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Kit Le Fever
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Though not as regal and alluring as Greta Garbo in her heavily fictionalized biography Queen Christina, Liv Ullmann gives us a different Christina. In The Abdication Liv Ullmann gives us a woman who is seized by her new religion, but her new religion doesn't know quite what to make of her.
It's 1655 and this film kind of takes off where Garbo's Queen Christina ended. Liv's already abdicated and she's arrived at the Papal Court, traveling incognito with only her former dwarf jester Michael Dunn accompanying her.
Eager and willing she arrives saying she's to be a servant of Roman Catholicism. Maybe in the next couple of centuries she would have been welcomed no questions asked. But this was the 17th century the age of the Reformation and Counter Reformation. Religion and politics blended so well in Europe the line was almost erased.
We have to examine her to see if her conversion is sincere. So a dying Pope appoints Cardinal Decio Azzolini played by Peter Finch as a committee of one to examine her as to the truthfulness of her conversion.
There have been many rumors about Queen Christina down the centuries. Her father Gustavus Adolphus brought her up as a ruling monarch to be meaning that a lot of what was considered strictly masculine in those times was open to her. She was educated and also learned the arts of war. Rumors then and now have said she was a lesbian.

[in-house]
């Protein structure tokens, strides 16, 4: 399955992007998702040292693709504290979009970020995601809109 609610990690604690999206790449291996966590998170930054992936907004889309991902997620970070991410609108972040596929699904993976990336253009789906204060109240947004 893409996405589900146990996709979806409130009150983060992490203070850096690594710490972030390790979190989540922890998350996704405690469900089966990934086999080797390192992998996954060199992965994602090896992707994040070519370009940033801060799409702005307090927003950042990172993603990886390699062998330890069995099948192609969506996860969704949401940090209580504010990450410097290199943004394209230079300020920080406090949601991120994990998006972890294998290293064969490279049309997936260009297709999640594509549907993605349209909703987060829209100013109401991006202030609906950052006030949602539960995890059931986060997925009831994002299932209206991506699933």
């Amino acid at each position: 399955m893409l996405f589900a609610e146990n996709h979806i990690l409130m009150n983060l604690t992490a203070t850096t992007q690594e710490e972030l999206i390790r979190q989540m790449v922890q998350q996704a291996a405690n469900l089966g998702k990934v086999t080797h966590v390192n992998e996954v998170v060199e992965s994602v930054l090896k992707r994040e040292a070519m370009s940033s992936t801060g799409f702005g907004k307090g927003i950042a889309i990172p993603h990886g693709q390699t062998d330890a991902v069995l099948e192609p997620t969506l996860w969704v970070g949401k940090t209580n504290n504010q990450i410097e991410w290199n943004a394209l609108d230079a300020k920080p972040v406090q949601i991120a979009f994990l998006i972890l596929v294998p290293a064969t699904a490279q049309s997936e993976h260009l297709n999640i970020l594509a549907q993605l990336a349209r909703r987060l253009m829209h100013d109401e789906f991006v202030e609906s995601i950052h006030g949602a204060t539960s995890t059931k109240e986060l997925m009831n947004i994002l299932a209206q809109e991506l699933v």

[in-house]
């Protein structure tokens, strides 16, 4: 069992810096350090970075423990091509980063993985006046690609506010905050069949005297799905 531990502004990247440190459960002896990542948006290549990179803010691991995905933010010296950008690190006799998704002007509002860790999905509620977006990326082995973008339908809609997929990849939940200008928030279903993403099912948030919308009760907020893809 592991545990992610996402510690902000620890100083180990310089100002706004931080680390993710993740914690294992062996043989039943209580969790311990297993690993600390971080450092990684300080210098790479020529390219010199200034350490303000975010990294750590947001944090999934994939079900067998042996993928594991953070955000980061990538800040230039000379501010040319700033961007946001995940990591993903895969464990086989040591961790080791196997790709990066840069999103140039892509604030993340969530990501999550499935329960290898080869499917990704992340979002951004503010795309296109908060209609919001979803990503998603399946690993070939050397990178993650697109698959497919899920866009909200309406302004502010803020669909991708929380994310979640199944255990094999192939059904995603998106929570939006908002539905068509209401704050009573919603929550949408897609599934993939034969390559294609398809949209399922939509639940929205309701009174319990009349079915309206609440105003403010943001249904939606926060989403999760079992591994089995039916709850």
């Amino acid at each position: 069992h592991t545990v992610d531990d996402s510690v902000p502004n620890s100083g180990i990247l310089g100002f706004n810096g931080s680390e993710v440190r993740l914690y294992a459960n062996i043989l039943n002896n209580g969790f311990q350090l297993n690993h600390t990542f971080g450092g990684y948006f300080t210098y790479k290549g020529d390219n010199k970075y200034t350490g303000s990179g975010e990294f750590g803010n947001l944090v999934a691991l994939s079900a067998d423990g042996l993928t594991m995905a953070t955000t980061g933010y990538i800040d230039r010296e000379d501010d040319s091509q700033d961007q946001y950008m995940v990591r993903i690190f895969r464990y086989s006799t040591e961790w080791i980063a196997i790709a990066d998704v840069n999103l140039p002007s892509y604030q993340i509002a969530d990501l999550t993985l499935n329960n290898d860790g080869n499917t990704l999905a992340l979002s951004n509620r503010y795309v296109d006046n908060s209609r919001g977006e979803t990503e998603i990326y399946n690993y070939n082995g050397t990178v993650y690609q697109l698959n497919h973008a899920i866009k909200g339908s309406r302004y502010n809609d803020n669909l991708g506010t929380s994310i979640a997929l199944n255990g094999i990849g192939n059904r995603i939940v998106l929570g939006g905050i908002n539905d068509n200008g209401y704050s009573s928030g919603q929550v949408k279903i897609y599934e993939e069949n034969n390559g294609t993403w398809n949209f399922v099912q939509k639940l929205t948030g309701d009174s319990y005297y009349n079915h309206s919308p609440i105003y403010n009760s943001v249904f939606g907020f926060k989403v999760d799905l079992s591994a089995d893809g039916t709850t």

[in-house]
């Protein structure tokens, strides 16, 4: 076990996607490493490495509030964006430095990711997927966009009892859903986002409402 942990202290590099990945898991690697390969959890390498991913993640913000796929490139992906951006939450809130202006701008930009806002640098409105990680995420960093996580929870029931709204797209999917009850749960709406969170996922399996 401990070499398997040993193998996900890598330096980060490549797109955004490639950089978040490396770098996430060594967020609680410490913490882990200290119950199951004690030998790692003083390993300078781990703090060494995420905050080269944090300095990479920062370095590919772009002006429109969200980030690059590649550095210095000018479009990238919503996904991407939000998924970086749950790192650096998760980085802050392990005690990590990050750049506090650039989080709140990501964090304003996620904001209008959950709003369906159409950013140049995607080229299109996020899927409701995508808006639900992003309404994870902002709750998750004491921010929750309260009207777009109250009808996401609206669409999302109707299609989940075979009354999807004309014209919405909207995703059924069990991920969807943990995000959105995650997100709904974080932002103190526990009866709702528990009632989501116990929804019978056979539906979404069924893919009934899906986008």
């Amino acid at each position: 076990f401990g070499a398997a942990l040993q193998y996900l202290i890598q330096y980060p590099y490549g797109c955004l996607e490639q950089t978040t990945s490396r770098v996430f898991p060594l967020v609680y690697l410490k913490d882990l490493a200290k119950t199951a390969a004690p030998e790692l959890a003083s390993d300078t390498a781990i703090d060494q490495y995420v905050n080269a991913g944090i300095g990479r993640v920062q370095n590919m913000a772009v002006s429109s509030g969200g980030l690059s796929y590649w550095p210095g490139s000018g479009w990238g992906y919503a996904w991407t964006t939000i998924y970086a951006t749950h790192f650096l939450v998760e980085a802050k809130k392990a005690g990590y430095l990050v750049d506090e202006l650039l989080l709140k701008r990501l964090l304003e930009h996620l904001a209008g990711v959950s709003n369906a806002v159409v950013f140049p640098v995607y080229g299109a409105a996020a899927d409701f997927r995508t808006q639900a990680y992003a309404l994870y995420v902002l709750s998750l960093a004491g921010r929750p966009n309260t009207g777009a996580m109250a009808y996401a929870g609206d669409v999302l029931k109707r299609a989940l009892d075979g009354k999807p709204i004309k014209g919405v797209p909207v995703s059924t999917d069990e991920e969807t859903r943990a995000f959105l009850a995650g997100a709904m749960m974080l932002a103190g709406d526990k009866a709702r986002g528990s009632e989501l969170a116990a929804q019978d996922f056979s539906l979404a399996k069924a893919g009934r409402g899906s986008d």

But other rumors have her and Cardinal Azzolini as lovers and these are the rumors dealt with here. Finch talks a lot about his temptations in those directions as well. Celibacy is a mighty taskmaster and then and now discreetly not followed.
A lot of the scenes between Ullmann and Finch are what drags this film down somewhat. Just a lot blabbering dialog about religion. Some of the best scenes are the flashbacks that Ullmann narrates about her life. Cyril Cusack as Count Oxenstierna who ruled Sweden in her minority turns in a memorable performance.
The atmosphere of 17th century Rome specifically the Vatican was well done also. The Abdication ain't good history, but passably good drama.
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